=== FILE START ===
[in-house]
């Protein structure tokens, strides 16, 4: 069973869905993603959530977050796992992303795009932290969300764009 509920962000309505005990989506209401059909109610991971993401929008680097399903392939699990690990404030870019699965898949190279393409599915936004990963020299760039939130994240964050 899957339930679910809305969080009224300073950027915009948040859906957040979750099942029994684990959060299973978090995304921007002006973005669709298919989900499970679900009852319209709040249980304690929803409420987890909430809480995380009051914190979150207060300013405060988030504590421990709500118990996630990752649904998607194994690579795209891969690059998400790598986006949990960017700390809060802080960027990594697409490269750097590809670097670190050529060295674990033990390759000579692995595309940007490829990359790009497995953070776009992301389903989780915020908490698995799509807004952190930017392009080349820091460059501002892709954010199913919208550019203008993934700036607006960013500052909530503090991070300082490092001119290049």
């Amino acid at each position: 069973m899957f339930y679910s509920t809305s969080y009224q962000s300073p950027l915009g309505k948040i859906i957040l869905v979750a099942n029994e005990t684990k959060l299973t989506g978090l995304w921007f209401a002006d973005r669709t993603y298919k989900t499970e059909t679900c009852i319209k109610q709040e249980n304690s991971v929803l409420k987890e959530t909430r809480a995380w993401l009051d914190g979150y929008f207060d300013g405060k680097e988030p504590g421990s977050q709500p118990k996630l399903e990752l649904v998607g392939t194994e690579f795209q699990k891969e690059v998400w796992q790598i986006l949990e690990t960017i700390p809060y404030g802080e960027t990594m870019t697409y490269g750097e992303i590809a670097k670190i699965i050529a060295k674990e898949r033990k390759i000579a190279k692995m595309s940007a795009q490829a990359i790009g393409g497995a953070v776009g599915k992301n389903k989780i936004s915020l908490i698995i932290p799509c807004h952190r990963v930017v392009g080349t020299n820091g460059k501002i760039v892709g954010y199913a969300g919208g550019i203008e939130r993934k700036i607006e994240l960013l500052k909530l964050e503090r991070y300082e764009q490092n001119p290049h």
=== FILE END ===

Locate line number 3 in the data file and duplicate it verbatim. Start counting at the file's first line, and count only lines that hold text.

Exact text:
């Amino acid at each position: 069973m899957f339930y679910s509920t809305s969080y009224q962000s300073p950027l915009g309505k948040i859906i957040l869905v979750a099942n029994e005990t684990k959060l299973t989506g978090l995304w921007f209401a002006d973005r669709t993603y298919k989900t499970e059909t679900c009852i319209k109610q709040e249980n304690s991971v929803l409420k987890e959530t909430r809480a995380w993401l009051d914190g979150y929008f207060d300013g405060k680097e988030p504590g421990s977050q709500p118990k996630l399903e990752l649904v998607g392939t194994e690579f795209q699990k891969e690059v998400w796992q790598i986006l949990e690990t960017i700390p809060y404030g802080e960027t990594m870019t697409y490269g750097e992303i590809a670097k670190i699965i050529a060295k674990e898949r033990k390759i000579a190279k692995m595309s940007a795009q490829a990359i790009g393409g497995a953070v776009g599915k992301n389903k989780i936004s915020l908490i698995i932290p799509c807004h952190r990963v930017v392009g080349t020299n820091g460059k501002i760039v892709g954010y199913a969300g919208g550019i203008e939130r993934k700036i607006e994240l960013l500052k909530l964050e503090r991070y300082e764009q490092n001119p290049h």